Australia, with a population of almost 26 million, won a gold medal for 384,164 people and a medal for 144,601 people.
Of course, these numbers are just a rough estimate – based on the latest population forecasts – but they do give some insight into how some teams are performing based on their small squads and talent base.
The biggest winner of those Games, on that specific set of criteria, was Niue.
A country of 1,800 people, whose premier bowled in Birmingham, Niue was one of 14 competing teams that had never won a medal of any color.
However, heavyweight boxer Duken Tutakitoa-Williams brought great pride to the small island nation after his bronze medal.
Nauru won a medal, while the British Virgin Islands, Guernsey and Bermuda also performed well with their small populations compared to countries like India (1.39 billion) and Pakistan (225 million ).
New Zealand, which traditionally punches above its weight, completed the top 10 in the population divided by medals formula with 104,530 citizens for each of their 49 medals.
On this criterion, Australia would have finished 14th.
On the other hand, the most populous nations can still make it to the top half of the medal table, but having that many people will always be a major help.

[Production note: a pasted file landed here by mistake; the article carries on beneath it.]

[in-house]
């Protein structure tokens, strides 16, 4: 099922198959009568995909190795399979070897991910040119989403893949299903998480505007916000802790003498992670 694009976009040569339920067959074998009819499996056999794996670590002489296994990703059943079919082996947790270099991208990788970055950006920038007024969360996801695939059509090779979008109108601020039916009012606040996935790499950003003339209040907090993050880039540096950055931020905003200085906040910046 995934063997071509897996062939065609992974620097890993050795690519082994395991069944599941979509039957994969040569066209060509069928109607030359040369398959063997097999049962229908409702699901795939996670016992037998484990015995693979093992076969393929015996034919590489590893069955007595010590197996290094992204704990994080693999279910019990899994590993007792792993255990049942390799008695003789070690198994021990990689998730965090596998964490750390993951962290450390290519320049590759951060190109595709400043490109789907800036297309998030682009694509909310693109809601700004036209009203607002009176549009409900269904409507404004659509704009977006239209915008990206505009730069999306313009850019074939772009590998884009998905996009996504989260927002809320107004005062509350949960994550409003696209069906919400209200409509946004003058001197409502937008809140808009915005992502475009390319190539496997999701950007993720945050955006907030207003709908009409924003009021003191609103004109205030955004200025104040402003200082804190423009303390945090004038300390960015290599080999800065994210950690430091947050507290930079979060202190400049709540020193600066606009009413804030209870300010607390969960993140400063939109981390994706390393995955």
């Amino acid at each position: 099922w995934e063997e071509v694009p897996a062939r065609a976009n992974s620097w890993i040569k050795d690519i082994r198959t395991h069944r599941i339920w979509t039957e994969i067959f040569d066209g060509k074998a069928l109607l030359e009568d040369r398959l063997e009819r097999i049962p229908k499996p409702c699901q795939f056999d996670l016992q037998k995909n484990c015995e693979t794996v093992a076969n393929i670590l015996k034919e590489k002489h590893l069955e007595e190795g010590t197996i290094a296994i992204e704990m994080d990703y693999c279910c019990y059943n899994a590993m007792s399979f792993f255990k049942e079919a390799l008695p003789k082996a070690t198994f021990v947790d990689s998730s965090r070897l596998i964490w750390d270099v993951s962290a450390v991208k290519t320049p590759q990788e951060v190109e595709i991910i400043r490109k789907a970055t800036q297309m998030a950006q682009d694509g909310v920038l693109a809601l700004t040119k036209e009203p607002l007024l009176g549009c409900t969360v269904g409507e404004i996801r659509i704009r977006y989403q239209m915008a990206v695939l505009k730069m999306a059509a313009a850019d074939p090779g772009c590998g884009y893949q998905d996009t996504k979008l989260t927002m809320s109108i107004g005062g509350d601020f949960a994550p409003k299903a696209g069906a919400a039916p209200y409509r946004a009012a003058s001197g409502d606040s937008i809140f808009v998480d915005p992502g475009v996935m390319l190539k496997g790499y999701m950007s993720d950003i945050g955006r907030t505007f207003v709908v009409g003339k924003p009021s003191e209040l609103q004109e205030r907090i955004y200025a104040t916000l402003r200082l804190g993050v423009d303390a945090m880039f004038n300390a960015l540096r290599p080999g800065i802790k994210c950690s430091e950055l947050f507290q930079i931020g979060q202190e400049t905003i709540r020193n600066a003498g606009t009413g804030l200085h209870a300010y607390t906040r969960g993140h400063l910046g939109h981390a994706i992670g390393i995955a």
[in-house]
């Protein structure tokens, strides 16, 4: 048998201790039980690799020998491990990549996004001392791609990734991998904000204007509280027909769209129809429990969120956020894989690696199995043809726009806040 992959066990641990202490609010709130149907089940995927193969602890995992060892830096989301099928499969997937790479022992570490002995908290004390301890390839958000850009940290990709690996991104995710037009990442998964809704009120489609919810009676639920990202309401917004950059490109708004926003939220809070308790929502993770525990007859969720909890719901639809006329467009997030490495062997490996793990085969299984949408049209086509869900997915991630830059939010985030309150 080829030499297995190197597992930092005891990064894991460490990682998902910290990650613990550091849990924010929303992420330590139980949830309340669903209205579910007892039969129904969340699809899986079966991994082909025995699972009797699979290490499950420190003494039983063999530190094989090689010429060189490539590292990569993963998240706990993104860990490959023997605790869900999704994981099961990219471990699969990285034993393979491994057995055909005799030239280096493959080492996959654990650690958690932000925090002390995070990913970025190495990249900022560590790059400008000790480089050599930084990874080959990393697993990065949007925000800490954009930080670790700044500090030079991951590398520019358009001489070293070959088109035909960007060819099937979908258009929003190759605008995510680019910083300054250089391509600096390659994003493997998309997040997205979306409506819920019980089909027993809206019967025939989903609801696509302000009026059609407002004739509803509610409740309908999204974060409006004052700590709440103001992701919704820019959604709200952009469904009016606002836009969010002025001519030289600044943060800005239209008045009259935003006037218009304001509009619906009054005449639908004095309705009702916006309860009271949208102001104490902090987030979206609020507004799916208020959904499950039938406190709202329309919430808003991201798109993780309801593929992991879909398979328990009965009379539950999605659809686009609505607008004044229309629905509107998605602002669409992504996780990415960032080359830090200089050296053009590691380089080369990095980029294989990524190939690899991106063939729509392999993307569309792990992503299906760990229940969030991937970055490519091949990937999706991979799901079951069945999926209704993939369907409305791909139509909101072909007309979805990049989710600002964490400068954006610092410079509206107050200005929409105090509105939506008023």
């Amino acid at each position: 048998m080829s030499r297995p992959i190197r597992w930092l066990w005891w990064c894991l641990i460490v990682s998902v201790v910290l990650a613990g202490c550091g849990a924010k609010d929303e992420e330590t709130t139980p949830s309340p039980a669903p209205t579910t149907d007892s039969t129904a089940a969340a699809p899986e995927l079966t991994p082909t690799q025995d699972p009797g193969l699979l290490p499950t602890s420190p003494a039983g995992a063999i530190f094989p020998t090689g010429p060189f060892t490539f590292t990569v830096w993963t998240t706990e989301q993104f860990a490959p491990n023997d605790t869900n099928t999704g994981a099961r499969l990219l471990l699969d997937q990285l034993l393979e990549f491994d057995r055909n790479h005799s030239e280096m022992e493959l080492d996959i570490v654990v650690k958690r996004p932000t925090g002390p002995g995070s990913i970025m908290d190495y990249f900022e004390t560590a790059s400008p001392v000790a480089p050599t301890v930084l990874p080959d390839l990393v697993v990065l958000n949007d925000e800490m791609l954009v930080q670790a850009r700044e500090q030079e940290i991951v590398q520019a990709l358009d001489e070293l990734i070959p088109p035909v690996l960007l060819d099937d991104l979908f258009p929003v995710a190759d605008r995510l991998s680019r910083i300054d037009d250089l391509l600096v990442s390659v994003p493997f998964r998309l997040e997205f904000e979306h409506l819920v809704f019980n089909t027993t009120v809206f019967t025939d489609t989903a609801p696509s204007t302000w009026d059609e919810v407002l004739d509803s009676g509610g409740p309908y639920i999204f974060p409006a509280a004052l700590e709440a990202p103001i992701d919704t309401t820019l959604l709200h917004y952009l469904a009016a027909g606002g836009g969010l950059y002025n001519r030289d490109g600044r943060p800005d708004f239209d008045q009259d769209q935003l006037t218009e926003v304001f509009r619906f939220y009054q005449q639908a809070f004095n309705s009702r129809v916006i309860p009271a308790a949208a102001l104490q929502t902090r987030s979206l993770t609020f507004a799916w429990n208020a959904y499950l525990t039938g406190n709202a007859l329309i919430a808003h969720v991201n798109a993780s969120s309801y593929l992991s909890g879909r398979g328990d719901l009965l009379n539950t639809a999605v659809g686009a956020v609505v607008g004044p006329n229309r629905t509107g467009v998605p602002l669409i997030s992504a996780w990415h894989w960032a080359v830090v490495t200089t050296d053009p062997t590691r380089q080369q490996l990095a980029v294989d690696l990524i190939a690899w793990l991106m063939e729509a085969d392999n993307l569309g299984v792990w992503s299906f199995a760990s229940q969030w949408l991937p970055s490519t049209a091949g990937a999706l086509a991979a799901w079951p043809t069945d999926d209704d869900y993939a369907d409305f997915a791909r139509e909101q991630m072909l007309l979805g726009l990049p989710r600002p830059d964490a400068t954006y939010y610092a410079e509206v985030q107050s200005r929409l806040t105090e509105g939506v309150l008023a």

Major African nations, such as Tanzania, Mozambique and Uganda, have traditionally performed poorly when these measures are used, given their poor living conditions and limited resources for top-level sport.
When it comes to the top performing nations by population, in terms of gold medals, the British Virgin Islands sits at the top of the podium, just ahead of Bermuda.
Kyron McMaster won a gold medal for the British Virgin Islands in the 400m track. The British Overseas Territory has a population of just 30,000.
Bermuda, a country of just 63,000 people, did well in that same category after the Tokyo Olympics last year by winning a gold medal.
Flora Duffy of Bermuda defended her women’s triathlon title in what was her country’s only gold medal. How precious it was.
Then there are the countries struggling to make it into the Commonwealth Games.
While some great countries have won medals but couldn’t convert any to gold – such as Tanzania, Mozambique, Ghana and Sri Lanka – others will leave Birmingham empty-handed.
Bangladesh, who won two silver medals on the Gold Coast four years ago, have never managed to crack the top three.
While their squad wasn’t big, it’s a small comeback for a country of over 171 million people.
Other major countries that did not win a medal include Malawi, Rwanda and Sierra Leone.
The latter two have never seen athletes on the podium, but the 2026 Commonwealth Games in Victoria could be the event to turn the tide.
Correction: An earlier version of this story did not include the British Virgin Islands.
Follow all the action from the final day of the Birmingham Commonwealth Games here.